To counteract Estonia, Hungary’s staging is a class act. The staging remains largely unchanged from the A-Dal final. Yet has been widened out to use the larger space available. There is a tentative use of pyrotechnics this year as not many performances feature fire, Hungary does and it’s used very beautifully and fire pillars surround Joci and Alexandra ‘Mulan’ Virag as they dance together in the short musical breaks. Hungary proves something that we’ve long-since known, if the staging tells the story of the song then the language of the lyrics don’t make a difference. Hungary have taken the very best of their national final performance and brought that to the stage. It’s classy and sophisticated, I’m looking forward to seeing it again for rehearsal two.

I realise I could make a lot of enemies with this statement, but my hunch is that Romania have over egged the pudding. I know, I know it’s delightfully bonkers and I do ‘get it’, there is nowhere that two oversized glitter cannons being wheeled on stage mid-song is more appropriate than here at Eurovision, and I do actually want to take one home with me.

But if we come back to what the point of the staging is, which is to tell the story of the song, then we have to question what glitter cannons have to do with yodelling… or rap. I do adore this song, it’s fun, mad, and goes beyond the gimmick. She can really yodel, he can really rap – it is definitely not a novelty song. But I think the over-colourful bouncy graphics and the big cannons have cheapened what really is a great three minutes of music fusion.

The Stage Of My Life

Belarus, I have made no secret, is my favourite song this year so I went into the first viewing of this guarded that my love for the song may cloud my opinion of the staging.

I don’t think it has, because everything I thought about it seems to have been echoed in conversations within the press room and around the blogs and websites. The simple word is ‘stunning’! All the elements of the National Final performance back in January have been incorporated into the staging here and then turbo charged. Arciom and Ksienija are quite clearly loving their whole time on the stage, they are quite clearly friends and the chemistry between them is so visable to the viewer. The traditional Belarussian embroidery patterns are there on the video screen and the floor. The boat that they’re sailing through the mists on and the light, fun feeling of the song still carries through. Personally I am hoping that they will sail on that boat right through to Saturday’s Grand Final.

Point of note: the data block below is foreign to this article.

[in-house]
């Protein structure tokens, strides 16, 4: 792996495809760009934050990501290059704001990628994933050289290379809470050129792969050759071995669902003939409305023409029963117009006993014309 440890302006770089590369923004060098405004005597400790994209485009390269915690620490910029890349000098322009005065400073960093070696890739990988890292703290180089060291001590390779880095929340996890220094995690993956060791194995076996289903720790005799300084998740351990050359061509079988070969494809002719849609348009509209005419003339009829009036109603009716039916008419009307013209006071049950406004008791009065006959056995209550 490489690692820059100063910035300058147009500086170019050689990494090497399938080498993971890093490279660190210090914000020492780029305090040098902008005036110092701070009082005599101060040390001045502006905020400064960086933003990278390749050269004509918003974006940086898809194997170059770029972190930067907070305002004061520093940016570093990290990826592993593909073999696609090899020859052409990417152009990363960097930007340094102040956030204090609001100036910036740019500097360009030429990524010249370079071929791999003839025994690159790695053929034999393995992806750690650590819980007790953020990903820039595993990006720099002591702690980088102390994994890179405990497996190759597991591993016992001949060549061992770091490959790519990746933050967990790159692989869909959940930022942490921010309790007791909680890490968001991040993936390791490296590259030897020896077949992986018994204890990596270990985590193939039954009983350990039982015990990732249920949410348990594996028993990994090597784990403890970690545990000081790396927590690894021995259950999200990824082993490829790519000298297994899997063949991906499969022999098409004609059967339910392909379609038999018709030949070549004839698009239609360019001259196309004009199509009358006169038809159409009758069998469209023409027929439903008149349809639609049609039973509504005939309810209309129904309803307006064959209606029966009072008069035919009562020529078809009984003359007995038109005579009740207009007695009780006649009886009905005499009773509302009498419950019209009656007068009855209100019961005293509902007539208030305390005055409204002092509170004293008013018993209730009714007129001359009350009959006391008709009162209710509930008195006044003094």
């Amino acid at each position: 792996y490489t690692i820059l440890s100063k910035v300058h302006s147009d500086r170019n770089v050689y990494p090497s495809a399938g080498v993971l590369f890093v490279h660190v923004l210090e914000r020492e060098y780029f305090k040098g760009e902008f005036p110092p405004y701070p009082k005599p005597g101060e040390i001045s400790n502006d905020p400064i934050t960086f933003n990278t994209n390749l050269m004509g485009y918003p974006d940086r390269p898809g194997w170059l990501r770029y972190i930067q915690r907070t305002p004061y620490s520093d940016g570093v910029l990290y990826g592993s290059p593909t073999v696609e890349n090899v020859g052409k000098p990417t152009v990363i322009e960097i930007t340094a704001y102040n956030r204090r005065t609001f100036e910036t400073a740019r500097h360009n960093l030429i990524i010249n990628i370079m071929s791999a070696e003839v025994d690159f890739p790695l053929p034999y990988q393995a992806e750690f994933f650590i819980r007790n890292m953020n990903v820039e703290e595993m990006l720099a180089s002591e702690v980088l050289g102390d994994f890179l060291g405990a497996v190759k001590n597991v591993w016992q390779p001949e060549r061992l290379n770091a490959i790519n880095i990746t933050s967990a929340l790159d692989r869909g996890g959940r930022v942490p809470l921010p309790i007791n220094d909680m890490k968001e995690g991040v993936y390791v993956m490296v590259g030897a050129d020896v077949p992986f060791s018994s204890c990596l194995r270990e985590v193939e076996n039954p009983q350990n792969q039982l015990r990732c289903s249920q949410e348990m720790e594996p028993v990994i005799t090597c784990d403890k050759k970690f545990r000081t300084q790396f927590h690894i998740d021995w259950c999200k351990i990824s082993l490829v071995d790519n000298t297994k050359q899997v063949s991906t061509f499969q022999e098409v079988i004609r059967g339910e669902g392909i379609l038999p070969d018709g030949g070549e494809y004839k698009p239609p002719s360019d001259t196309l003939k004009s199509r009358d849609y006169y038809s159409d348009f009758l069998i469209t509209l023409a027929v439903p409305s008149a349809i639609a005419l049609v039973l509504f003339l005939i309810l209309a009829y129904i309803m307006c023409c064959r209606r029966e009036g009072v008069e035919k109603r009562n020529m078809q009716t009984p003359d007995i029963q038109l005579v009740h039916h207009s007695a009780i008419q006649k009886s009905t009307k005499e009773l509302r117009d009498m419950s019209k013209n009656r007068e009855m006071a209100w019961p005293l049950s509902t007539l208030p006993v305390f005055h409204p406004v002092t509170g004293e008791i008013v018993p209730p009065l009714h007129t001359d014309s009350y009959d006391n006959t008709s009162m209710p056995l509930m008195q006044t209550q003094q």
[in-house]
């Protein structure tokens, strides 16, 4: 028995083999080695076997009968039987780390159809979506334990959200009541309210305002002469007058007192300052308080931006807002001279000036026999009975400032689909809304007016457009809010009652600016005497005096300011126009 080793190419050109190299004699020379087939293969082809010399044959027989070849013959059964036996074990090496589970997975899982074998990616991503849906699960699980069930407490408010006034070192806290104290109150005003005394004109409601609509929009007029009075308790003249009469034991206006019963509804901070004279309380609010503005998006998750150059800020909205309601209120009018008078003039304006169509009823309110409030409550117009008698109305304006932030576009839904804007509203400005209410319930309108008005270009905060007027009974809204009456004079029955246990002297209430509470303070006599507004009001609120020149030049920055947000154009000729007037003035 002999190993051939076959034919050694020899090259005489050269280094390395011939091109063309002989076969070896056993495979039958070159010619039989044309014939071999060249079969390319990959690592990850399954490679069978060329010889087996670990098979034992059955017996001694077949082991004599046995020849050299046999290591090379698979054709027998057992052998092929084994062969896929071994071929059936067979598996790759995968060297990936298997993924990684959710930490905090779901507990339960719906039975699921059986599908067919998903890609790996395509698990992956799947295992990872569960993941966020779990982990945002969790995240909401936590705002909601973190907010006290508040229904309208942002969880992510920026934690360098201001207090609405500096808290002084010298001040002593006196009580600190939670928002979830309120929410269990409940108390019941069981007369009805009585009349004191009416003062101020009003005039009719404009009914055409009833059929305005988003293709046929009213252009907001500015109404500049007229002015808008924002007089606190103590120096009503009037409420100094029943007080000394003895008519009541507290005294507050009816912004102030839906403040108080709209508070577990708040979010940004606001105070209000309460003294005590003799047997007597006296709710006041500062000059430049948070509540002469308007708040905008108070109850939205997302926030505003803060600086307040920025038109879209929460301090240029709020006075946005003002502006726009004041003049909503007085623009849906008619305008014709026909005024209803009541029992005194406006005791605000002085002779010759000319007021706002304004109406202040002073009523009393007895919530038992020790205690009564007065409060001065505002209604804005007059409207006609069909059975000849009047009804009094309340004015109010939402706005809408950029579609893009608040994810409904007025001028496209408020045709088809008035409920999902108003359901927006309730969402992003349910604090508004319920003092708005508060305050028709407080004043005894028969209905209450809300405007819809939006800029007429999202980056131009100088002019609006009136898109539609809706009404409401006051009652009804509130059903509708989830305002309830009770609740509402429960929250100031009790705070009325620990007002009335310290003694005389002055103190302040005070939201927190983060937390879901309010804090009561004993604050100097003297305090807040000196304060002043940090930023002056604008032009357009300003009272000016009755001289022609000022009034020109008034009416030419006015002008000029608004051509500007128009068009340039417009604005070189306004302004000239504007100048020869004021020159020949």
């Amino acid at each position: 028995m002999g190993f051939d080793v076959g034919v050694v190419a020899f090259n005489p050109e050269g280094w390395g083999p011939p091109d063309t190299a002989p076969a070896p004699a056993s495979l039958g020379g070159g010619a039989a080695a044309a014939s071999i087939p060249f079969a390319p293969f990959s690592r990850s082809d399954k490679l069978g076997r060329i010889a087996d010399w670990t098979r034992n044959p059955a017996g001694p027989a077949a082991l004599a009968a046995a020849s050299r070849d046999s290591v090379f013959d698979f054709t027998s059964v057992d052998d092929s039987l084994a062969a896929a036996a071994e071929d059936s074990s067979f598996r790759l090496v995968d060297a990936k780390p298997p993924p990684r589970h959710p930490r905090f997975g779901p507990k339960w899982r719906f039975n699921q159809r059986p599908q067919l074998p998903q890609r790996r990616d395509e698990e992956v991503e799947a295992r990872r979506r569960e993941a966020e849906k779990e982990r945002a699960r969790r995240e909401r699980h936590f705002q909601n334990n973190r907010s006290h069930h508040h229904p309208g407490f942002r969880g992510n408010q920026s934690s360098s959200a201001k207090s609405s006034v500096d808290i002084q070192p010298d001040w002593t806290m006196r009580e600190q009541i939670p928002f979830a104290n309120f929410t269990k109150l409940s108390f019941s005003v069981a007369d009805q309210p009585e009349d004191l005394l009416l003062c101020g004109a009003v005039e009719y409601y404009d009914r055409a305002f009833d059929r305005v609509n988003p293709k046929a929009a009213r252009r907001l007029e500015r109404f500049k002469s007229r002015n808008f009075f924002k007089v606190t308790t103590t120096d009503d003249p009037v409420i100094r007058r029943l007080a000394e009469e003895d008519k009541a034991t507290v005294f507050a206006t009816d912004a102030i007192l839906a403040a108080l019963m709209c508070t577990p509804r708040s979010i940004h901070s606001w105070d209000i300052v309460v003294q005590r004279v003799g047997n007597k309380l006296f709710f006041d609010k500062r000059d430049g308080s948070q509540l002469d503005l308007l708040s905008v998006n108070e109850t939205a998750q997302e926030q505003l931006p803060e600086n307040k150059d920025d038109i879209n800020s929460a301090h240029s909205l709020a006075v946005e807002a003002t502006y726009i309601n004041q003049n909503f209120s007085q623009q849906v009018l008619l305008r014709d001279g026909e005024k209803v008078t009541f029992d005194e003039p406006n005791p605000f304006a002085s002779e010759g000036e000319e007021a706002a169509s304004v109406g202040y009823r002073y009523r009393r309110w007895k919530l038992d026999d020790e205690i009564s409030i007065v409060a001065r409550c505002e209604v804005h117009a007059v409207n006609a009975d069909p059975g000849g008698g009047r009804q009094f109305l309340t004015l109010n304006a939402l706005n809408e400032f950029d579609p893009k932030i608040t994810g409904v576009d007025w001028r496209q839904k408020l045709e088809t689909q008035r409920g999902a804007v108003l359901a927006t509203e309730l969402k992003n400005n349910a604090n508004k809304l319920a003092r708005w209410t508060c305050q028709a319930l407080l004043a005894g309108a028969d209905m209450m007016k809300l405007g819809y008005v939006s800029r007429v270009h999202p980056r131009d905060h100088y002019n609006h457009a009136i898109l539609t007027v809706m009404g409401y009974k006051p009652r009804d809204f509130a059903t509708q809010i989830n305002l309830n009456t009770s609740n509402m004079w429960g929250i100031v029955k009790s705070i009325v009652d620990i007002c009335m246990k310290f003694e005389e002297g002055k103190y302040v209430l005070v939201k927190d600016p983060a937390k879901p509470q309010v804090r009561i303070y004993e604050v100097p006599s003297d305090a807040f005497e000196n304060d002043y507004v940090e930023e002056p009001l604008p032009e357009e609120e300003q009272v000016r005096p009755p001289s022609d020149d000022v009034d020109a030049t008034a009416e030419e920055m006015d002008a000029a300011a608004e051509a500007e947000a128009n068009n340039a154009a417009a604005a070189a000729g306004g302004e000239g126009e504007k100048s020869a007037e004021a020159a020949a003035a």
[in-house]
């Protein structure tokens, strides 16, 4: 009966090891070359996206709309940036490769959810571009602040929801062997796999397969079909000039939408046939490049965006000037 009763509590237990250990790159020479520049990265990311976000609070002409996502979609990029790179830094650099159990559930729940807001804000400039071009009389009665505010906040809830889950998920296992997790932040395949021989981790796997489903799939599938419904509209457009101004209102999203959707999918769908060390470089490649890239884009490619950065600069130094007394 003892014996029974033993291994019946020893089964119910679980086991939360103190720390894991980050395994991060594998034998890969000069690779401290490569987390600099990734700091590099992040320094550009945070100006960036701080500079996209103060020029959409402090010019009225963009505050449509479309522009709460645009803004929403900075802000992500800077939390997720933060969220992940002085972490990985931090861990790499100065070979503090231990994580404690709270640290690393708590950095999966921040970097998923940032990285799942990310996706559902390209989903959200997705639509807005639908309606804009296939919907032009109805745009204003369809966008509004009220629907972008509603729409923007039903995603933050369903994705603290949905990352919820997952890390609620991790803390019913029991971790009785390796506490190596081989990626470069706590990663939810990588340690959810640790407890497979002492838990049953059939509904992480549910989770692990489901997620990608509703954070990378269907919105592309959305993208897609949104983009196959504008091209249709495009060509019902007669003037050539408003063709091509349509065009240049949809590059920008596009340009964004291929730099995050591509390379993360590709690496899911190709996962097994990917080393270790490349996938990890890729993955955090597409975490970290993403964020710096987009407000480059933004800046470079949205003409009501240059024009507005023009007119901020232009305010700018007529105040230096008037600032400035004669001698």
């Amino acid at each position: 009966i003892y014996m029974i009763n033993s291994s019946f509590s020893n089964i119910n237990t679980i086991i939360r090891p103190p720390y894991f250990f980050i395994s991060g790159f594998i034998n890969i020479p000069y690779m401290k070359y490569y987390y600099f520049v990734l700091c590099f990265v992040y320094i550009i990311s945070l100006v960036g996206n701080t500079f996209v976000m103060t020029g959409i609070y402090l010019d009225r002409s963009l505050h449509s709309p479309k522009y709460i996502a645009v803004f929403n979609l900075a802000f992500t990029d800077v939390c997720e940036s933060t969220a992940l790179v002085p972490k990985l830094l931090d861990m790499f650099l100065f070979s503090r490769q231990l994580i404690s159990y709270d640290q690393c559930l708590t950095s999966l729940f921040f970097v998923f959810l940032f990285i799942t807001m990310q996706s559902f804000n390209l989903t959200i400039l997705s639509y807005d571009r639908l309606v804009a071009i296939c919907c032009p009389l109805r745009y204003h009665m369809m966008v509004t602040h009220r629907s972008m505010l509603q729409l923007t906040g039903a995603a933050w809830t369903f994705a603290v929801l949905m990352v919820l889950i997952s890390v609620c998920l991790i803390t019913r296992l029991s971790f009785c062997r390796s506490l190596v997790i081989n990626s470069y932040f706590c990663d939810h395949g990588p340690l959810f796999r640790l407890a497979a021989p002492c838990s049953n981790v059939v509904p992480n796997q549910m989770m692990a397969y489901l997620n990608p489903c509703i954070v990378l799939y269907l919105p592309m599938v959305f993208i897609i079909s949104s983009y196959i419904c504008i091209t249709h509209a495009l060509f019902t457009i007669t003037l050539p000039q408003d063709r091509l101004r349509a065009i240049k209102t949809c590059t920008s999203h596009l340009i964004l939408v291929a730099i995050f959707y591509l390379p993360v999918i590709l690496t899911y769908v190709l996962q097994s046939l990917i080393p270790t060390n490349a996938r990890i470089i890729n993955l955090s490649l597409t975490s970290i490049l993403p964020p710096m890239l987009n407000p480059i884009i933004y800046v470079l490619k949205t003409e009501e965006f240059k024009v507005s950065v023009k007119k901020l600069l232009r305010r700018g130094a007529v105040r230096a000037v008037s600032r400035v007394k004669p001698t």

This Is Tranquility Stage

Well Switzerland has divided the press room too. Some can’t stand it, others love it. Timebelle have actually not taken anything from their National Final performance, but have wiped the slate clean and started again, which you are perfectly entitled to do.  The colour story has changed from the red of the National Final to soft yellow and pink. Miruna now wears a beautiful yellow gold dress with layers and layers of organza skirt, it looks amazing as she stands on the top of a plinth and the fabric trails down the back.

For ease of walking around the stage the dress is cut with a high hemline in the front, not dissimilar to Dami Im’s from last year. The graphics echo the circular shape of the stage and in my opinion it’s beautiful staging of a very good song. Switzerland have presented quite a few good songs in recent years and have failed to qualify with them, I am hoping that the staging wizardry of Nicoline Refsing may help get Switzerland over that hump this year.

Time To Stage Again

The next time we get to see these acts will be for their second rehearsals, all the delegations will have watched playback of these rehearsals and will have lots to work on, even the ones that are really, really good will be looking to tighten up, make tweaks, rehearse a bit more and then present their learnings to us at rehearsal number two. We’ll be in the hall for the next rehearsals so will get to see what the audience will see, as well as keeping an eye on the screens to see what changes have been made.

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One response to “Taking It To The Big Stage”

  1. dimitris esc says:

    I agree on Belarus.It looks like a folky fairytale coming to life.Austria is nice but not great,imo.Romania is over the top kitsch but it will work with televoters while i don’t like Switzerland.It really looks kitsch.Disney’s Hercules mixed with pink and yellow outfits.